Exoplanet lost its atmosphere in ancient impact
Our early solar system was a chaotic and violent place, with rocky bodies colliding in big and small smashups. In fact, such collisions gradually formed the planets and moons we see today. On October 20, 2021, astronomers said they found evidence for how a young exoplanet lost its atmosphere in a giant impact thousands of years ago.
How an exoplanet lost its atmosphere
Notably, the evidence didn’t come from the planet itself, but from a ring of dust and gas orbiting the star HD 172555. These rings, or disks, are called circumstellar disks. The star is about 95 light-years from Earth and estimated to be only 23 million years old. The star is still in its infancy.
The dust and gas provided clues pointing to a massive collision, which scientists estimated occurred around 200,000 years ago. According to the scientists, it involved a protoplanet – a young, still-forming “embryo” planet – about the size of Earth, and a smaller object that impacted it.
Researchers estimated the speed of the impacting object at more than 22,000 miles per hour (about 10 kilometers per second). The collision likely stripped away a large portion of the planet’s atmosphere in the process.
This is the first time we’ve detected this phenomenon, of a stripped protoplanetary atmosphere in a giant impact. Everyone is interested in observing a giant impact because we expect them to be common, but we don’t have evidence in a lot of systems for it. Now we have additional insight into these dynamics.
Unusual minerals and carbon monoxide
The researchers were studying the dust and gas around the star when they found something strange. Actually, a couple of things. First, the dust grains contain an abundance of unusual minerals. Moreover, the dust grains are a lot smaller than those seen in typical circumstellar disks around young stars. Schneiderman said:
Because of these two factors, HD 172555 has been thought to be this weird system.
But that’s not all. The researchers used the Atacama Large Millimeter Array (ALMA) in Chile to analyze the gases around the star. They found carbon monoxide, as expected, but there was a surprise. The gas was closer to the star than it normally should be, at only 10 astronomical units (AU), or 10 times the average distance between the Earth and the sun. Altogether, the amount of carbon monoxide is about 20% of that found on Venus.
Destruction of carbon monoxide
So, why is the gas so close to the star, and why is that unusual? As Schneiderman said:
The presence of carbon monoxide this close requires some explanation.
Specifically, it has to do with a process called photodissociation. This occurs when photons break down chemical compounds. The photons coming from the star tend to break down and destroy carbon monoxide. The location of carbon monoxide in HD 172555 didn’t fit this scenario. There should normally be very little, if any, left. Yet they found it in abundance.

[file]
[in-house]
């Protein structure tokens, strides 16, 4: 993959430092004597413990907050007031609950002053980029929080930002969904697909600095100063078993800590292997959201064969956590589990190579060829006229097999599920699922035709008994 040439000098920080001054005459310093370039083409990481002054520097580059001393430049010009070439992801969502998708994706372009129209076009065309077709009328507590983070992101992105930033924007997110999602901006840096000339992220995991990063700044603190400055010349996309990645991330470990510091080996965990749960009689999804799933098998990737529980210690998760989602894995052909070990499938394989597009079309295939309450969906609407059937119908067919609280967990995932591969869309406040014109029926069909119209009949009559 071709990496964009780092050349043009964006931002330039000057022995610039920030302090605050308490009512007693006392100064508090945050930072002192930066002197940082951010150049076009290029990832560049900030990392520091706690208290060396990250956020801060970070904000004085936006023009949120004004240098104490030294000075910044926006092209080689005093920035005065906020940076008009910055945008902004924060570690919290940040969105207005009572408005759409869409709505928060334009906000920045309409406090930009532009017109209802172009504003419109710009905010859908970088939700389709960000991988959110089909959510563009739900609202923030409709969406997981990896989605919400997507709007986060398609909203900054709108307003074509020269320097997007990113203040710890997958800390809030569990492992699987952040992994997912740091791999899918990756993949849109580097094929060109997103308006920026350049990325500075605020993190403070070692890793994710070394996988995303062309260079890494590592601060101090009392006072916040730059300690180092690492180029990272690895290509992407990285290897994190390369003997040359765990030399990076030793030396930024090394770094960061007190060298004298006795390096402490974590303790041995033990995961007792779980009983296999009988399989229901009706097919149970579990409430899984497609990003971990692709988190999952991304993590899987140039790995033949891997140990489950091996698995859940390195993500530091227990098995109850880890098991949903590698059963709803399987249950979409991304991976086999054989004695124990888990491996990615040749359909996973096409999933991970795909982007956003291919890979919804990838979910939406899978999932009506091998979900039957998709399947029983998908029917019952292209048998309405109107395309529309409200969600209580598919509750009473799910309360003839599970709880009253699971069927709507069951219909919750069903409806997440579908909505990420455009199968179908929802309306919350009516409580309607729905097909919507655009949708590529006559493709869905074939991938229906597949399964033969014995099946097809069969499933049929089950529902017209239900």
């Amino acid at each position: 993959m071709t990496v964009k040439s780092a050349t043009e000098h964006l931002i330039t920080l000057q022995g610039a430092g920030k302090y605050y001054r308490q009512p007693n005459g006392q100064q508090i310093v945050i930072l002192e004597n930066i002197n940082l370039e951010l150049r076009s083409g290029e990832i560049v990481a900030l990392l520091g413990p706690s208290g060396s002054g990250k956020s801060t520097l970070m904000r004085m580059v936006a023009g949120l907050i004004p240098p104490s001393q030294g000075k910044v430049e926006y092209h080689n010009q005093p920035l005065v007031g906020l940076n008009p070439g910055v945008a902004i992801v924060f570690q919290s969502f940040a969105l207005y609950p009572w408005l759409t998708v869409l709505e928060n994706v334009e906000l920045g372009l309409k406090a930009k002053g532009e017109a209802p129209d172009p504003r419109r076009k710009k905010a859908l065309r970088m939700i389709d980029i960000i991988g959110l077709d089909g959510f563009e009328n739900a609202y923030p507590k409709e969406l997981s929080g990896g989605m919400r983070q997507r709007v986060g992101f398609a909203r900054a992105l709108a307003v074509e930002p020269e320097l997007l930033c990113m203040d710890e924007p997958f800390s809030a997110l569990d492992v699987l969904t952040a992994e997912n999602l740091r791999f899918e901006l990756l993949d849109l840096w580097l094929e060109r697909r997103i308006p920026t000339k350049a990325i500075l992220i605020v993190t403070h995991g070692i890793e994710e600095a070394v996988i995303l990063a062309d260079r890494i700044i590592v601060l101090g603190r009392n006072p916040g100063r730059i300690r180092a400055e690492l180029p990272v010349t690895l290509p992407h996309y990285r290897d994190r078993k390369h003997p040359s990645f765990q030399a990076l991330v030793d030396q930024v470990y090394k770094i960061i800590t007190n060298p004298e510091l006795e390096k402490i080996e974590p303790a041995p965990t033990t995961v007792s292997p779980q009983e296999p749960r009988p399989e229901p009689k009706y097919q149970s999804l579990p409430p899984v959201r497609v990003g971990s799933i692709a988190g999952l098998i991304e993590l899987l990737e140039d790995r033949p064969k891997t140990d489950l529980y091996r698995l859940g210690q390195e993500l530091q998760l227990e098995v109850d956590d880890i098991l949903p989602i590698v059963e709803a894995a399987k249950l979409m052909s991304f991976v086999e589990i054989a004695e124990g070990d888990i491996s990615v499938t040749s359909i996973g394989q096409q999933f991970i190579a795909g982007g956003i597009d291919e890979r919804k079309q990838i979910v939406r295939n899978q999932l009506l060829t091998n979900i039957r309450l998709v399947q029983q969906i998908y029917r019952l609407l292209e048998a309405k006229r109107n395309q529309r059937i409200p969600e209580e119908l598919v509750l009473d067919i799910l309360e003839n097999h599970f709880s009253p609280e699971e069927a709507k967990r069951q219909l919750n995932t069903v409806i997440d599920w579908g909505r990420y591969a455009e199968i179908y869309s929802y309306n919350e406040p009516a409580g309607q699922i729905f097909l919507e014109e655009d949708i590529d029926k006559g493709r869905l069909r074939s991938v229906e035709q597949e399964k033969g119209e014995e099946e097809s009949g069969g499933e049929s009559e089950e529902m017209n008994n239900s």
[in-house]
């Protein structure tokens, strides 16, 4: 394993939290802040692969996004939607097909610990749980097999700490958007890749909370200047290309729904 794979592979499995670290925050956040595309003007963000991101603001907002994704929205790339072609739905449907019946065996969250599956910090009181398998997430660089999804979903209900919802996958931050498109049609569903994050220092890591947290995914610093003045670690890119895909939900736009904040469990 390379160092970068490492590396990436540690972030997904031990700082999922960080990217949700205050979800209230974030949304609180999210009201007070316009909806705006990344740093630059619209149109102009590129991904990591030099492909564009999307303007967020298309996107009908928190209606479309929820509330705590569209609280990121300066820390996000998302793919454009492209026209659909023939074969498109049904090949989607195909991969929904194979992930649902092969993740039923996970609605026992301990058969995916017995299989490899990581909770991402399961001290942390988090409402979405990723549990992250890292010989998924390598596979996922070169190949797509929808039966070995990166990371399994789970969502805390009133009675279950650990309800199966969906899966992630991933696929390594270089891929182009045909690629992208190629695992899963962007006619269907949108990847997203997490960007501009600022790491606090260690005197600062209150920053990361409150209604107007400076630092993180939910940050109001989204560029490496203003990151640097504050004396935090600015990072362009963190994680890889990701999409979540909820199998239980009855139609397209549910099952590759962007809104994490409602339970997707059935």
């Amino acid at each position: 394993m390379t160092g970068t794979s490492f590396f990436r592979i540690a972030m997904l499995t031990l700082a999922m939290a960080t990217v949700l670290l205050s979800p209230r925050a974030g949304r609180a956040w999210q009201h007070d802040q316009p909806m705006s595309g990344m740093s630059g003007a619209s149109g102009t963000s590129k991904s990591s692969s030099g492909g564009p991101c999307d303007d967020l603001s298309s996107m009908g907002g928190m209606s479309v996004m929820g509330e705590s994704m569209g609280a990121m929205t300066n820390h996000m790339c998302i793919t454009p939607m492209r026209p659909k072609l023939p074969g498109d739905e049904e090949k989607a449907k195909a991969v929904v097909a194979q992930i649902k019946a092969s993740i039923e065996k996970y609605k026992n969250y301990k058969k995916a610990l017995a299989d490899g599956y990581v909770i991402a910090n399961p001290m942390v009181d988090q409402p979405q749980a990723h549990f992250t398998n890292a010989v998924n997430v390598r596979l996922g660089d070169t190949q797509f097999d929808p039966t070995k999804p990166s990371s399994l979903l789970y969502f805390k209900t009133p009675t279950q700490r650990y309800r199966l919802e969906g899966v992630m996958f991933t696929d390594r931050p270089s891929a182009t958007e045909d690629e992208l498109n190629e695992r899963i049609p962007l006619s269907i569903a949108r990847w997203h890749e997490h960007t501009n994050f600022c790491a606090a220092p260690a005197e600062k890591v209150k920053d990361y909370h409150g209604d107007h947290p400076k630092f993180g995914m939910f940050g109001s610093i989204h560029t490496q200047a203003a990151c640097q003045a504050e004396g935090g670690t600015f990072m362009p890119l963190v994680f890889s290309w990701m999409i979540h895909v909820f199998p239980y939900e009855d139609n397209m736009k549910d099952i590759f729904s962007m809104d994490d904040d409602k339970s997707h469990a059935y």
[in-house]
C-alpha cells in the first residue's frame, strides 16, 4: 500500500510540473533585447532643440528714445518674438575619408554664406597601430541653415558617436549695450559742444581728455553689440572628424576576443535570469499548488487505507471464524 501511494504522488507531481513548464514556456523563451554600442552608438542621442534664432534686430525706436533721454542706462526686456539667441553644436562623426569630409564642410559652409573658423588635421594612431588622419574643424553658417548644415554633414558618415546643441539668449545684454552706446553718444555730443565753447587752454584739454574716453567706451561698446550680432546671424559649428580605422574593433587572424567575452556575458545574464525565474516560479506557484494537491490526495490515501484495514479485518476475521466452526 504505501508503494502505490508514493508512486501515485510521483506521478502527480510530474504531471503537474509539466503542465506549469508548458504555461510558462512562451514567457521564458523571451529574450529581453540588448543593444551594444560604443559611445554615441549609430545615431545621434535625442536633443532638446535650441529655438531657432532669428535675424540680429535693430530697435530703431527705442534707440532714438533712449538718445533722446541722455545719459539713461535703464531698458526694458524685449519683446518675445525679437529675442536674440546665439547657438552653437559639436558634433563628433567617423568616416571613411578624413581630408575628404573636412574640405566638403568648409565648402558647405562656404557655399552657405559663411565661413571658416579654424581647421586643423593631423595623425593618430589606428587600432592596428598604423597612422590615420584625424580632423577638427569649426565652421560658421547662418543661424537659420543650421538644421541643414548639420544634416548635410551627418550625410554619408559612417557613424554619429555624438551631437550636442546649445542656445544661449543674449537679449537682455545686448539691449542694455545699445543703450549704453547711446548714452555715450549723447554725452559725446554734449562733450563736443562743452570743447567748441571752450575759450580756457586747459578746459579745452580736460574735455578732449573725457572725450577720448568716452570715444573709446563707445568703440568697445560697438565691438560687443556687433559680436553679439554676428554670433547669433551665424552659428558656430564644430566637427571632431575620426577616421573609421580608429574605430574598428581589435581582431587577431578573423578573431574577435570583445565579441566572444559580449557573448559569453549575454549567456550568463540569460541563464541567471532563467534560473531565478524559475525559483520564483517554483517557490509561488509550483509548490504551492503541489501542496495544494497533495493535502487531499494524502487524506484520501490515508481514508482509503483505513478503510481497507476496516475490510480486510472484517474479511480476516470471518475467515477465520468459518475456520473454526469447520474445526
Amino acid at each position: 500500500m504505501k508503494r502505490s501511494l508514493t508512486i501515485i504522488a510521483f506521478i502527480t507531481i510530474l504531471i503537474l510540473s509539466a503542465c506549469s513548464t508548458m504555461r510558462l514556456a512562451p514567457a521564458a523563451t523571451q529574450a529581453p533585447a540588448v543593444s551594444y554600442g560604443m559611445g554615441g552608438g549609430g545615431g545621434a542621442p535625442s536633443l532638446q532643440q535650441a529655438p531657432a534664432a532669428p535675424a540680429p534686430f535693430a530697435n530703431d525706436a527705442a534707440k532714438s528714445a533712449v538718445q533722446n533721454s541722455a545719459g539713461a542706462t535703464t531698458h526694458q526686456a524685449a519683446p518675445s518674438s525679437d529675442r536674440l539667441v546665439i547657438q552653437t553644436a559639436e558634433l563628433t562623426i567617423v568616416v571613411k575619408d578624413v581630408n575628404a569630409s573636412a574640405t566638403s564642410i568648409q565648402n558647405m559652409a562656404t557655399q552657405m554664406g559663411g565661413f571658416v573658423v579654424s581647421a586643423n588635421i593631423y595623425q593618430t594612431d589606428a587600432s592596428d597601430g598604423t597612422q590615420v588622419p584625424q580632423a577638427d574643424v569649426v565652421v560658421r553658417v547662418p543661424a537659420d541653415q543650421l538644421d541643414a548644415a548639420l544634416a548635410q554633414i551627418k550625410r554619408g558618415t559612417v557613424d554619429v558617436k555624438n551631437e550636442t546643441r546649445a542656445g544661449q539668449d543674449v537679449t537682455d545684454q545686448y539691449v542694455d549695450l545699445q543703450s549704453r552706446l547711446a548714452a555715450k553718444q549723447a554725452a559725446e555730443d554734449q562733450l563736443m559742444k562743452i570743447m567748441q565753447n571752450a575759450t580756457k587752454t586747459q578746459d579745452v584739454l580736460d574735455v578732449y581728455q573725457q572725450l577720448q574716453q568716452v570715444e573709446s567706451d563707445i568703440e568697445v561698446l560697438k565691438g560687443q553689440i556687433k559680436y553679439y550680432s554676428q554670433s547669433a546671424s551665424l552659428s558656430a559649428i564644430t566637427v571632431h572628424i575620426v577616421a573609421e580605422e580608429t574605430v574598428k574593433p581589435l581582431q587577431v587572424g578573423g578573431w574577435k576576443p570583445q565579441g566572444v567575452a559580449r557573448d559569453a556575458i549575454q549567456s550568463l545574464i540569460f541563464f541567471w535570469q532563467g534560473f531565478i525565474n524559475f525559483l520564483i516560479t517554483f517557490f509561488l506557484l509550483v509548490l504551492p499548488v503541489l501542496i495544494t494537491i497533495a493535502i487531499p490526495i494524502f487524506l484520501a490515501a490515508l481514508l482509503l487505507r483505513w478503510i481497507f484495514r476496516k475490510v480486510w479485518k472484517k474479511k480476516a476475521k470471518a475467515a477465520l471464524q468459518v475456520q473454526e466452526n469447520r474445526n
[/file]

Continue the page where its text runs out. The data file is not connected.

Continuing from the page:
The researchers set out to solve the riddle of the odd dust and carbon monoxide observations. One scenario was that the gas came from the debris of a newly forming star. Another was that it came from icy asteroids fairly close to the star. Yet another idea was icy comets traveling inward from an outer asteroid belt, similar to the Kuiper belt. The data, however, didn’t fit with any of those.
So where else could the carbon monoxide have come from? That’s when they considered the impact scenario and found it to fit nicely with all the available data. As Schneiderman explained:
Of all the scenarios, it’s the only one that can explain all the features of the data. In systems of this age, we expect there to be giant impacts, and we expect giant impacts to be really quite common. The timescales work out, the age works out, and the morphological and compositional constraints work out. The only plausible process that could produce carbon monoxide in this system in this context is a giant impact.
Also, 200,000 years ago is recent enough that the star would not yet have destroyed all the gas. The gas we see now is what is left over from the initial impact.
Studies of other impacts
Now that scientists determined that the dust and carbon monoxide around HD 172555 were associated with a planetary impact, that will help them identify other impacts as well. According to Schneiderman:
Now there’s a possibility for future work beyond this system. We are showing that, if you find carbon monoxide in a place and morphology consistent with a giant impact, it provides a new avenue for looking for giant impacts and understanding how debris behaves in the aftermath.
Hilke Schlichting at the University of California at Los Angeles added:
What is particularly exciting about this work, in my opinion, is that it demonstrates the importance of atmospheric loss by giant impacts. It also opens up the possibility to study the composition of the atmospheres of extra solar planets undergoing giant impacts, which ultimately may help shed light on the atmospheric condition of the terrestrial planets during their own giant impact stage.
Bottom line: A young Earth-sized exoplanet lost its atmosphere in a giant impact about 200,000 years ago, leaving behind clues in leftover dust and carbon monoxide gas.